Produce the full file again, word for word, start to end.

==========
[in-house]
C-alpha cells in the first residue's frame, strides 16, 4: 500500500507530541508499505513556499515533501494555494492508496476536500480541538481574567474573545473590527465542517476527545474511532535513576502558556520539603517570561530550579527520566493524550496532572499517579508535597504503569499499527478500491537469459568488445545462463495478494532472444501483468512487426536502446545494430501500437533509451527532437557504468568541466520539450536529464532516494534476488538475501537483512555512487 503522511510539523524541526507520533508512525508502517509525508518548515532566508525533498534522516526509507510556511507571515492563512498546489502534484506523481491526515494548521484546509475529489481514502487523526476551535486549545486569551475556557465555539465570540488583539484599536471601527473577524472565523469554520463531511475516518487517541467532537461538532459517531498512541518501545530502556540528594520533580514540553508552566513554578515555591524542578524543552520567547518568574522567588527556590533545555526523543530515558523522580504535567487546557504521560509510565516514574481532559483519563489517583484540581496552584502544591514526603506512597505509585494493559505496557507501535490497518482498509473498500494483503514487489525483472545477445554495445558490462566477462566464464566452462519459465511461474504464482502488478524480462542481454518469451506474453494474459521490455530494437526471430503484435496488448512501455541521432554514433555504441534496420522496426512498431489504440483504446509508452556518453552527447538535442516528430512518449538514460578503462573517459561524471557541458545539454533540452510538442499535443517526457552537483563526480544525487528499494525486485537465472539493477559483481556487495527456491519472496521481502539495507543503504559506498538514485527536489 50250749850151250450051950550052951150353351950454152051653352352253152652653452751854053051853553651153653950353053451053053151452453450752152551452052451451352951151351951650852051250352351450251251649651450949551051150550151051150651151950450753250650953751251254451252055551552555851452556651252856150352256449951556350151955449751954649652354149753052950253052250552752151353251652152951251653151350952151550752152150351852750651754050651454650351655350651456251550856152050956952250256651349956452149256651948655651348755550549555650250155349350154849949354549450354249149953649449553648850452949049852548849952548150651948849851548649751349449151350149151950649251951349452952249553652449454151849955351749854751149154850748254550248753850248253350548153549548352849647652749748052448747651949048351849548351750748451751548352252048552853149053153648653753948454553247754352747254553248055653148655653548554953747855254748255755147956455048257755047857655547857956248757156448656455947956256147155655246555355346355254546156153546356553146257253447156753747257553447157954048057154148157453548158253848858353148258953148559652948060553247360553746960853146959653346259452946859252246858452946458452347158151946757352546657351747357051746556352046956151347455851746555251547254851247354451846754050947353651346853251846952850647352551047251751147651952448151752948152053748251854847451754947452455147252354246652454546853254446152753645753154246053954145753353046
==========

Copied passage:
[in-house]
C-alpha cells in the first residue's frame, strides 16, 4: 500500500507530541508499505513556499515533501494555494492508496476536500480541538481574567474573545473590527465542517476527545474511532535513576502558556520539603517570561530550579527520566493524550496532572499517579508535597504503569499499527478500491537469459568488445545462463495478494532472444501483468512487426536502446545494430501500437533509451527532437557504468568541466520539450536529464532516494534476488538475501537483512555512487 503522511510539523524541526507520533508512525508502517509525508518548515532566508525533498534522516526509507510556511507571515492563512498546489502534484506523481491526515494548521484546509475529489481514502487523526476551535486549545486569551475556557465555539465570540488583539484599536471601527473577524472565523469554520463531511475516518487517541467532537461538532459517531498512541518501545530502556540528594520533580514540553508552566513554578515555591524542578524543552520567547518568574522567588527556590533545555526523543530515558523522580504535567487546557504521560509510565516514574481532559483519563489517583484540581496552584502544591514526603506512597505509585494493559505496557507501535490497518482498509473498500494483503514487489525483472545477445554495445558490462566477462566464464566452462519459465511461474504464482502488478524480462542481454518469451506474453494474459521490455530494437526471430503484435496488448512501455541521432554514433555504441534496420522496426512498431489504440483504446509508452556518453552527447538535442516528430512518449538514460578503462573517459561524471557541458545539454533540452510538442499535443517526457552537483563526480544525487528499494525486485537465472539493477559483481556487495527456491519472496521481502539495507543503504559506498538514485527536489 50250749850151250450051950550052951150353351950454152051653352352253152652653452751854053051853553651153653950353053451053053151452453450752152551452052451451352951151351951650852051250352351450251251649651450949551051150550151051150651151950450753250650953751251254451252055551552555851452556651252856150352256449951556350151955449751954649652354149753052950253052250552752151353251652152951251653151350952151550752152150351852750651754050651454650351655350651456251550856152050956952250256651349956452149256651948655651348755550549555650250155349350154849949354549450354249149953649449553648850452949049852548849952548150651948849851548649751349449151350149151950649251951349452952249553652449454151849955351749854751149154850748254550248753850248253350548153549548352849647652749748052448747651949048351849548351750748451751548352252048552853149053153648653753948454553247754352747254553248055653148655653548554953747855254748255755147956455048257755047857655547857956248757156448656455947956256147155655246555355346355254546156153546356553146257253447156753747257553447157954048057154148157453548158253848858353148258953148559652948060553247360553746960853146959653346259452946859252246858452946458452347158151946757352546657351747357051746556352046956151347455851746555251547254851247354451846754050947353651346853251846952850647352551047251751147651952448151752948152053748251854847451754947452455147252354246652454546853254446152753645753154246053954145753353046